Ms. magazine  -- more than a magazine a movement

SIGN UP FOR MS. DIGEST, JOBS, NEWS AND ALERTS

FEMINIST WIRE NEWSBRIEFS

ABOUT
SEE CURRENT ISSUE
SHOP MS. STORE
MS. IN THE CLASSROOM
FEMINIST DAILY WIRE
FEMINIST RESOURCES
PRESS
JOBS AT MS.
READ BACK ISSUES
CONTACT
RSS (XML)
 
feminist wire | daily newsbriefs

March-08-99

Anti-Abortion Protestor Tests Nuremberg Ruling

Anti-abortion protestor Teresa Van Camp is apparently trying to force a test of U.S. District Judge Robert E. Jones' ruling prohibiting anti-abortion protesters from contributing to "The Nuremberg Files" Web site.

Last month, a federal jury awarded $170 million to a group of abortion providers, doctors, and clinics, arguing that creators of "The Nuremberg Files" Web site had violated federal racketeering laws and the Freedom of Access to Clinic Entrances Act. Later that same month, U.S. District Judge Jones issued an injunction that prohibits anti-abortion protesters from contributing to the Nuremberg Files Web site or to "wanted" posters that feature pictures of abortion providers. The injunction also ordered plaintiffs to turn any other similar materials over to authorities. Violators of the injunction may face criminal prosecution and fines of up to $1,000 a day.

Van Camp was known by her maiden name of Lindley during the eighties, when she was arrested a dozen times and served jail time for illegal anti-abortion activities. After "retiring" from anti-abortion protests for several years, she said she was spurred back into action after hearing about the Nuremberg Files ruling. She has already taken over 200 pictures of the patients, doctors, and staff of a Planned Parenthood clinic in Spokane, Washington and has stated that she plans to share them with Nuremberg Files creator Neal Horsley.

Planned Parenthood of Spokane's president John Nugent commented, "We believe that she is clearly attempting to challenge the Oregon trial results and Judge Jones' subsequent injunction." He added that Van Camp's picture-taking represents "a clear attempt to intimidate employees, volunteers and patients alike."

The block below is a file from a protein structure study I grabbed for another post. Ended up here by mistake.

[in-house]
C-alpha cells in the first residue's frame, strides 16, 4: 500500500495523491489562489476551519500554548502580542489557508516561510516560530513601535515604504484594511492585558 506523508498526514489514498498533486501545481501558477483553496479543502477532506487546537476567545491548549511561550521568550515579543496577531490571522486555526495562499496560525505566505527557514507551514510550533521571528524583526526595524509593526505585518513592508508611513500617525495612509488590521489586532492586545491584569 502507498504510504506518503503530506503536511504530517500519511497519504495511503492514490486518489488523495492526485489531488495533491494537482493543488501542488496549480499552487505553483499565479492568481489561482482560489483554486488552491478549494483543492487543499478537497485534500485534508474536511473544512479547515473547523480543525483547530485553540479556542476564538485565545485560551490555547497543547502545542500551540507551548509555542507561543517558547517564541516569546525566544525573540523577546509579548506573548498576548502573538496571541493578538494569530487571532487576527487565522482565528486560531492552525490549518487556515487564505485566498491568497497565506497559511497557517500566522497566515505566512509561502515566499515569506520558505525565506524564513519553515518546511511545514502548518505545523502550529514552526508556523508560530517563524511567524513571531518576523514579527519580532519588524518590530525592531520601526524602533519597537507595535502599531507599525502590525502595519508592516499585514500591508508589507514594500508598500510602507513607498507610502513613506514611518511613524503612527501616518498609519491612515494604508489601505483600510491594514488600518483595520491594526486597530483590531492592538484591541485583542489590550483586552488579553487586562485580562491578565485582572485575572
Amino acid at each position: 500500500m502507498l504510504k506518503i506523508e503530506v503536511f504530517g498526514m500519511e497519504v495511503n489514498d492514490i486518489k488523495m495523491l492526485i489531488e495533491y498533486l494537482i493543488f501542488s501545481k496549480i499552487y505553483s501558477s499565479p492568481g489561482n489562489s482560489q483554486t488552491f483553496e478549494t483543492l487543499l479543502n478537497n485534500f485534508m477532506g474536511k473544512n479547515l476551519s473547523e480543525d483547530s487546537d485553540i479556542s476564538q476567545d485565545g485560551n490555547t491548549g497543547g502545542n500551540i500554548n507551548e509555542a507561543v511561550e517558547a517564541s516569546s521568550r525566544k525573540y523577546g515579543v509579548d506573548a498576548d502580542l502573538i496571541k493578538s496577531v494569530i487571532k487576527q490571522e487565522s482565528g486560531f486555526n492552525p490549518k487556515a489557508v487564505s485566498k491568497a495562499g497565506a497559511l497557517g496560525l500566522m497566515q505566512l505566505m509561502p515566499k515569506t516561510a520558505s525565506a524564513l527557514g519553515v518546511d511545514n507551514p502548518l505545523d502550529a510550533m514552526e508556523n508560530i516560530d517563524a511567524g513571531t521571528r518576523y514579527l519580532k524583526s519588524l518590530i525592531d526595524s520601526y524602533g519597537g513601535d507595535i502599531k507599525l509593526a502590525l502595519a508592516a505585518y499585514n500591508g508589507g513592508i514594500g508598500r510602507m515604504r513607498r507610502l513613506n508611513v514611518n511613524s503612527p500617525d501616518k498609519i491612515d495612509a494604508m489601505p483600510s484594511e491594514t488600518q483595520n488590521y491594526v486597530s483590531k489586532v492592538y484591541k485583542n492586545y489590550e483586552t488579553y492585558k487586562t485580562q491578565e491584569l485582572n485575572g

FBI and Spokane police officers have contact Van Camp about her actions, and U.S. Attorney Jim Connelly reported that he is doing research on whether or not Van Camp could be tried for violating FACE.

Media Resources: The Spokesman-Review - March 7, 1999


© Feminist Majority Foundation, publisher of Ms. magazine

If you liked this story, consider making a tax-deductible donation to support Ms. magazine.

 

 

Send to a Friend
Their
Your
Comments
(optional)


More Feminist News

10/30/2014 Medication Abortion Access Threatened by Oklahoma Court Ruling - An Oklahoma state district court judge has refused to block a state law restricting medication abortion, clearing the way for the law to go into affect on November 1. The Oklahoma Coalition for Reproductive Justice, together with a local abortion clinic in Tulsa, challenged HB 2684 in September, arguing that the law was an unconstitutional restriction on non-surgical abortion in the earliest weeks of pregnancy. . . .
 
10/30/2014 UPS Switches Pregnant Worker Policy Ahead of Supreme Court Case - The United Parcel Service (UPS) is changing its policy on light duty assignments for pregnant workers, even though the company will stand by its refusal to extend accommodations to a former employee in an upcoming Supreme Court case. UPS announced on Monday in a memo to employees, and in a brief filed with the US Supreme Court, that the company will begin offering temporary, light-duty positions to pregnant workers on January 1, 2015. . . .
 
10/30/2014 North Dakota Medical Students Speak Out Against Measure 1 - Medical students at the University of North Dakota School of Medicine and Health Sciences are asking North Dakotans to vote no on Measure 1, a personhood measure on the state ballot this fall. The students issued published a letter in the Grand Forks Herald stating that they opposed Measure 1 in part because they are against "the government's taking control of the personal health care decisions of its citizens." Nearly 60 UND School of Medicine students signed the letter, citing concerns over the "very broad and ambiguous language" used in the proposed amendment, which has no regard for serious and life-threatening medical situations such as ectopic pregnancies. Measure 1 would change the North Dakota state constitution to create an "inalienable right to life" for humans "at any stage of development" - including the moment of fertilization and conception. . . .